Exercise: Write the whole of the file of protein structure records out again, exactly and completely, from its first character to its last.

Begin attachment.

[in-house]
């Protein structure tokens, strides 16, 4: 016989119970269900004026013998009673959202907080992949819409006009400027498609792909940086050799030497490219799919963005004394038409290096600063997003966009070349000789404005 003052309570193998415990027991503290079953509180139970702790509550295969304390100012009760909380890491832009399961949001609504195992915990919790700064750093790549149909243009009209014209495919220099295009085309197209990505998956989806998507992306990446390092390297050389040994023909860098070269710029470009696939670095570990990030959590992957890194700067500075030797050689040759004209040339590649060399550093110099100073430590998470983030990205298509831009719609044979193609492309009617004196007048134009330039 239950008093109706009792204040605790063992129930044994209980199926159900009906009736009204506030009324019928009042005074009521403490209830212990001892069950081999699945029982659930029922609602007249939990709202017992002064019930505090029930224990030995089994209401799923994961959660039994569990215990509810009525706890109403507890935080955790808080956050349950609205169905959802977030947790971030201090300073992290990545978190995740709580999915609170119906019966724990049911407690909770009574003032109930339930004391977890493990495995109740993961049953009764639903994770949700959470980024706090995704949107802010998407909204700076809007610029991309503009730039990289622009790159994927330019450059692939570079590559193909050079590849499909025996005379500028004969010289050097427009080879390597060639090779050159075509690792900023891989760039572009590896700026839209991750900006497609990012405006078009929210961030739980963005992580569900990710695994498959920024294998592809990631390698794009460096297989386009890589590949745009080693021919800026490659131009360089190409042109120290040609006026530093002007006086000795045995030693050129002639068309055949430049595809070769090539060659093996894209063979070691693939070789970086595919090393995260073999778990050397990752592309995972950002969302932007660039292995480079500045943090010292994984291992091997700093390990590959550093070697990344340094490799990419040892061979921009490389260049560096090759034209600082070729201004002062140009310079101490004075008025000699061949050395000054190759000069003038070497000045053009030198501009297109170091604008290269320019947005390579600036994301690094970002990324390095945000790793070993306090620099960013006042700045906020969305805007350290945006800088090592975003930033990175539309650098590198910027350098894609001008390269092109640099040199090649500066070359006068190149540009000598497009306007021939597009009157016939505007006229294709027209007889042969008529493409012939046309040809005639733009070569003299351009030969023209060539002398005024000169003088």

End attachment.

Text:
[in-house]
């Protein structure tokens, strides 16, 4: 016989119970269900004026013998009673959202907080992949819409006009400027498609792909940086050799030497490219799919963005004394038409290096600063997003966009070349000789404005 003052309570193998415990027991503290079953509180139970702790509550295969304390100012009760909380890491832009399961949001609504195992915990919790700064750093790549149909243009009209014209495919220099295009085309197209990505998956989806998507992306990446390092390297050389040994023909860098070269710029470009696939670095570990990030959590992957890194700067500075030797050689040759004209040339590649060399550093110099100073430590998470983030990205298509831009719609044979193609492309009617004196007048134009330039 239950008093109706009792204040605790063992129930044994209980199926159900009906009736009204506030009324019928009042005074009521403490209830212990001892069950081999699945029982659930029922609602007249939990709202017992002064019930505090029930224990030995089994209401799923994961959660039994569990215990509810009525706890109403507890935080955790808080956050349950609205169905959802977030947790971030201090300073992290990545978190995740709580999915609170119906019966724990049911407690909770009574003032109930339930004391977890493990495995109740993961049953009764639903994770949700959470980024706090995704949107802010998407909204700076809007610029991309503009730039990289622009790159994927330019450059692939570079590559193909050079590849499909025996005379500028004969010289050097427009080879390597060639090779050159075509690792900023891989760039572009590896700026839209991750900006497609990012405006078009929210961030739980963005992580569900990710695994498959920024294998592809990631390698794009460096297989386009890589590949745009080693021919800026490659131009360089190409042109120290040609006026530093002007006086000795045995030693050129002639068309055949430049595809070769090539060659093996894209063979070691693939070789970086595919090393995260073999778990050397990752592309995972950002969302932007660039292995480079500045943090010292994984291992091997700093390990590959550093070697990344340094490799990419040892061979921009490389260049560096090759034209600082070729201004002062140009310079101490004075008025000699061949050395000054190759000069003038070497000045053009030198501009297109170091604008290269320019947005390579600036994301690094970002990324390095945000790793070993306090620099960013006042700045906020969305805007350290945006800088090592975003930033990175539309650098590198910027350098894609001008390269092109640099040199090649500066070359006068190149540009000598497009306007021939597009009157016939505007006229294709027209007889042969008529493409012939046309040809005639733009070569003299351009030969023209060539002398005024000169003088």